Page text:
I don't want to derail the thread on indignation where this issue was briefly raised, especially given the positive development of discussion, so here's a few points on the Ineos vote for a strike/lock-out at Grangemouth.
The company want a no-strike agreement, a 3-year pay freeze, cuts in shift pay, new conditions for new workers and an end to the final salary pension scheme. Out of two-thousand four-hundred direct and contracted workers the Unite trade union balloted just 100 workers for a 48-hour strike over a company enquiry into Unite convenor, Stevie Dean, and eighty-one workers voted to strike. Note that this wasn't a strike over the company demands above - and the Unite union has already delivered flexibility in spades and maintains an open-ended committment to continnue to do so - this was a strike over the actions of Ineos against a Unite convenor who was recently involved in the murky politics of the Falkirk Labour Party in Scotland. Do you think that Unite would have proposed a strike over an ordinary worker or group of workers that advocated or engaged in some form of self-organisation. Of course they wouldn't - Stevie Dean and his Unite cronies, following the Ineos/Unite Disciplinary Procedure, would have been co-signing, along with the company, their dismissal notices or their final warnings.
Not only did the unions call off this pathetic strike before it started, "in the interests of maintaining production", it called off the work-to-rule and overtime ban that the workers had implemented and stuck to. Work-to-rules and overtime bans are tenuous forms of struggle at best but can be weapons of proletarian struggle particularly if they take place in a positive dynamic. At every turn the workers have been undermined by the Unite union which has served to weaken their hands.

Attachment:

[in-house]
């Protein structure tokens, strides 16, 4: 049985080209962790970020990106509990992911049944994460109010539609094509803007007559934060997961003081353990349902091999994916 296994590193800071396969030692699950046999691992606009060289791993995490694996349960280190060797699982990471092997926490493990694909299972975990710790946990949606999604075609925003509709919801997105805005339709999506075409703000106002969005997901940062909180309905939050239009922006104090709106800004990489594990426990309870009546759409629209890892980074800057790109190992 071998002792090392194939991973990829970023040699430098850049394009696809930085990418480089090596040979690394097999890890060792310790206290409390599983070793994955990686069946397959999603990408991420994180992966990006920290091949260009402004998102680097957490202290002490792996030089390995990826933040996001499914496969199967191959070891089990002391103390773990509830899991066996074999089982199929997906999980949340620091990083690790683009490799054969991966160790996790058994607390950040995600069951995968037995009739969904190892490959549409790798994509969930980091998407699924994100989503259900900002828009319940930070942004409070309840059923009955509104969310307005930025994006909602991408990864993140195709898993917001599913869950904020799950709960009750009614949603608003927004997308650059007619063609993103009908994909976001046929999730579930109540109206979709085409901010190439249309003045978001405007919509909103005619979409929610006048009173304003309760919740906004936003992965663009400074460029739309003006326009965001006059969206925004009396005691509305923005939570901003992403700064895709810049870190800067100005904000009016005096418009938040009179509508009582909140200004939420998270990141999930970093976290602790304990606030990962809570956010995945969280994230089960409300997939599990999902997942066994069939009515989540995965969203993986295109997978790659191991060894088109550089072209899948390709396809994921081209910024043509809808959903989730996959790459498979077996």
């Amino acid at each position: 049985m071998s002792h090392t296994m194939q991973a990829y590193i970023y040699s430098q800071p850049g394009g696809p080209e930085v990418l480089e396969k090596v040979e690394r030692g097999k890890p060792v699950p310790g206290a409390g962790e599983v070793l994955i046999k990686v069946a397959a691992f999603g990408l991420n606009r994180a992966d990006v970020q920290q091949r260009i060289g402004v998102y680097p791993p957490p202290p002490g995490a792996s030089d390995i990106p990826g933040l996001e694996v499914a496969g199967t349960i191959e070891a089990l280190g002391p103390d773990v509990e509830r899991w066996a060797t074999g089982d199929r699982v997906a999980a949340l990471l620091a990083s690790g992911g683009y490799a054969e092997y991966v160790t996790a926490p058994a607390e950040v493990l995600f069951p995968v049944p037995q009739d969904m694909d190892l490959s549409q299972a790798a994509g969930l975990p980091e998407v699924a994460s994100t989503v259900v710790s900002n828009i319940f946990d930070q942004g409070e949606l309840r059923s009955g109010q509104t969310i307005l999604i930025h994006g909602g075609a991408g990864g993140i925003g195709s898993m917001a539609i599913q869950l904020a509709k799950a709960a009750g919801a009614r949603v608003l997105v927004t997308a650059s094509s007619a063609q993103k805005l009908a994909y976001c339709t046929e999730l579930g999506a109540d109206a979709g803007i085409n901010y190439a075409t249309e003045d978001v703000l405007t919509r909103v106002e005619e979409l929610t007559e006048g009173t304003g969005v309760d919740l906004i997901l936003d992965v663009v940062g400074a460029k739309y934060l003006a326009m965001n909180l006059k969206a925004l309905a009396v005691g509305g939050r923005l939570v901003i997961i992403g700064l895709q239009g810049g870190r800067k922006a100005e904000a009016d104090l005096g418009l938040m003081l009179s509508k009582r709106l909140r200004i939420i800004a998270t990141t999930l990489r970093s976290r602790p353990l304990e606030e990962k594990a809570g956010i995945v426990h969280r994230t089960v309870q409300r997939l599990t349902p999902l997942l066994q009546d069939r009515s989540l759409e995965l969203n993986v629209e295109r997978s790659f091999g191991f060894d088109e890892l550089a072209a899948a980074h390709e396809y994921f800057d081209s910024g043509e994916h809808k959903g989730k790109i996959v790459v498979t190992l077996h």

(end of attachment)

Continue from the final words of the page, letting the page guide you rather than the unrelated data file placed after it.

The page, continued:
The Unite non-strike and the company lock-out are just two sides of the same coin - both attacks on the working class. And underneath there is anger and combativity amongst the workers and this has been simmering for years as I discussed with the Ineos tanker drivers that I met at work. We've also seen in the recent past the potential that this movement can take on - I think partly because of the mobility of the tanker drivers. At a rally for Ineos workers today (organised by the union), BP tanker drivers turned up as well as other workers.
The SWP are advocating the nationalisation of Ineos and there's the added pressure of Scottish nationalism.